The ceremony can include stories and jokes, it can reference your favourite movies or the activities, sports, or hobbies that brought you together or helped your relationship grow. Throw in a favourite song, dance down the aisle, or read a poem. The right officiant will be flexible and understanding and want to work with you.
Legally, the ceremony must include a question of intent to each partner (Do you bride, take groom to be your husband?), the signing of the marriage license by the couple and two witnesses, and the officiant pronouncing the couple as married.

Ask for what you want

The point is, most of the ceremony content is up to you. Don’t be shy! Ask your officiant for what you want. Choose an officiant who will listen to your vision and help you make it a reality. Some weddings officiants are willing to go even further and will dress the part for a theme wedding!

There are great ways to include your children in your wedding. Sand ceremonies or rose ceremonies can make kids feel included and can offer a visual representation of the new family being created. Children can also sign the “record of solemnization” portion of the marriage licence. It is the keepsake portion of the licence that you will keep.

Pets can be included too. Make sure you find an officiant who will be comfortable with this and make sure you have someone to help pet-sit after the ceremony – after taking some cute fur-baby wedding photos.

A good officiant will be able to make suggestions for your ceremony content, work with you to develop the ceremony you want, and then manage the flow of the ceremony on the big day by soothing nerves and high emotions and reminding you to look at your partner – the reason for the festivities in the first place. On your big day, let your personality shine!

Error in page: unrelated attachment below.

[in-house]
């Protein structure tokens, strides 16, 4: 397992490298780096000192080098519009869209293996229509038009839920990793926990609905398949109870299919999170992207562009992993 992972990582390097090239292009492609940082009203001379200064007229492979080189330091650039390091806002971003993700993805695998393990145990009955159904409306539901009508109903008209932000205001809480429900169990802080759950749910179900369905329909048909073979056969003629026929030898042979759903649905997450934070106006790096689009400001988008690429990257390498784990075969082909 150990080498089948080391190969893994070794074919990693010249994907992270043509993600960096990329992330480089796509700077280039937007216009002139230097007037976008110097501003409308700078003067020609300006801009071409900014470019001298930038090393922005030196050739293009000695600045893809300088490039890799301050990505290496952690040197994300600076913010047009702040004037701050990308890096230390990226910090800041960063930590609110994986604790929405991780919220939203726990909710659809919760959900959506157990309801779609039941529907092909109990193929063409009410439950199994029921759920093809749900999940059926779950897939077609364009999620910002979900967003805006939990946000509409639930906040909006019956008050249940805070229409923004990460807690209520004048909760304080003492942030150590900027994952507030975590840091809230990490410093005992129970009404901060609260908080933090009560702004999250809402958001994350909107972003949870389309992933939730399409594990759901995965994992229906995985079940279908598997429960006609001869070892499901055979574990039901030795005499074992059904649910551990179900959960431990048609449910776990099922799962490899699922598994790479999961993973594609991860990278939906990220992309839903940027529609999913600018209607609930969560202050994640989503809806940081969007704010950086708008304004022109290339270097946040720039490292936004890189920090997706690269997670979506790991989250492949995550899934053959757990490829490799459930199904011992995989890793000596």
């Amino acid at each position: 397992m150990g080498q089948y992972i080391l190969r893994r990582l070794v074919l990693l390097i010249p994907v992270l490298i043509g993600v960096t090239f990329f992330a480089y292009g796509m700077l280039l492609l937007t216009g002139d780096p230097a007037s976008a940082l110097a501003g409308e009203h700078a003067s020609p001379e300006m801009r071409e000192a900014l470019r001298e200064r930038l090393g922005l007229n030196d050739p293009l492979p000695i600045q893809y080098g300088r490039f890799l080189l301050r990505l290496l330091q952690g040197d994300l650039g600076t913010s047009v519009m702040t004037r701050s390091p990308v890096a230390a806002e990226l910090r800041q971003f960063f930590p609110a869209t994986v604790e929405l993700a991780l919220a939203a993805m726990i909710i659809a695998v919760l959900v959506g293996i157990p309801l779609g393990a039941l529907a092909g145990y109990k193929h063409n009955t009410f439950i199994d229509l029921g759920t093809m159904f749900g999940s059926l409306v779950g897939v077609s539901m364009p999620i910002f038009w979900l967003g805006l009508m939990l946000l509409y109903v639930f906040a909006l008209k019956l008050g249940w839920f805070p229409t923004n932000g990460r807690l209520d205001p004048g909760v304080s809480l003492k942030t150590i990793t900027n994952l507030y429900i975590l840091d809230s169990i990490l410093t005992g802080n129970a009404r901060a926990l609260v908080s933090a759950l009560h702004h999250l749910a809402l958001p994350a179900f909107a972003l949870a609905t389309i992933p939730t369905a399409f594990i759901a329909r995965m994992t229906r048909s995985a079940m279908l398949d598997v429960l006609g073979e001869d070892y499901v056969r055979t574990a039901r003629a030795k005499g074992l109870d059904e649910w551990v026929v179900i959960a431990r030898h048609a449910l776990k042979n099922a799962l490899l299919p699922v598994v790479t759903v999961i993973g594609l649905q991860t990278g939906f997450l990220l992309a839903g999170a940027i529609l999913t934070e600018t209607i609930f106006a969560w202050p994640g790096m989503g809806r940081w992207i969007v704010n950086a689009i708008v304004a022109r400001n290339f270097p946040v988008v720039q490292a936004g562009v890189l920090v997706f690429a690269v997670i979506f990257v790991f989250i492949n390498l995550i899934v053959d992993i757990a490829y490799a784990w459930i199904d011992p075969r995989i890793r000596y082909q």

Making wedding shows count

Friendly All Seasons Weddings officiants

January 13, 2017

‘Tis the season for wedding shows. All the couples getting married next summer or in 2018 are gearing up their planning and looking to book vendors and tackle DIY projects in preparation for their approaching nuptials.

The Ottawa Wedding Chapel and All Seasons Weddings will be at a variety of shows across Ontario in the coming weeks. These shows are a great opportunity for us to meet potential couples and answer their questions.

Here’s a couple of tips on making the most out of a wedding show.

  • Check for early bird tickets (if there is a charge to get in).
  • If there is a swag/goodie bag for the show, take a careful look through it. Sometimes there are coupons to save you money!
  • Pre-plan your show. Look at the floor plan, if available, or at least the vendors list. Highlight the ones that provide the services you need.
  • Be ready to compare. Do your homework by finding regular prices for services you are interested in. That way you will know how good those “show specials” are.
  • Wear comfy shoes!
  • Create a new wedding email account. This will keep all your wedding-related info in one place and keep your personal account spam-free. You can use it to enter draws as well.
  • Have your name, email address, phone number, and wedding date on address labels. There will be lots of draws to take part in and these are the details companies will be asking for on their ballots. Stick your info on the ballot and save writing it over and over!
  • Use the camera on your phone. Take pictures of anything inspirational and anything you don’t want to forget.
  • Have fun! Take someone with you who will help you enjoy yourself and not stress you out.

Where can you find us?

Here’s a list of where you can find the Ottawa Wedding Chapel and All Seasons Weddings.

Jan. 13, Dream Wedding Showcase in Sault Ste. Marie, ON
Jan. 21, Bride and Groom Show in Kemptville, ON (Ottawa Wedding Chapel display)
Jan. 21 and 22, London Winter Bridal Show in London, ON
Jan. 21, Stanley’s Olde Maple Lane Farm Open House in Edwards, ON
Jan. 21, Old Montreal Weddings Open House (Hotel Place D’Armes) in Montreal QC
Jan. 22, Kingston Wedding Show in Kingston, ON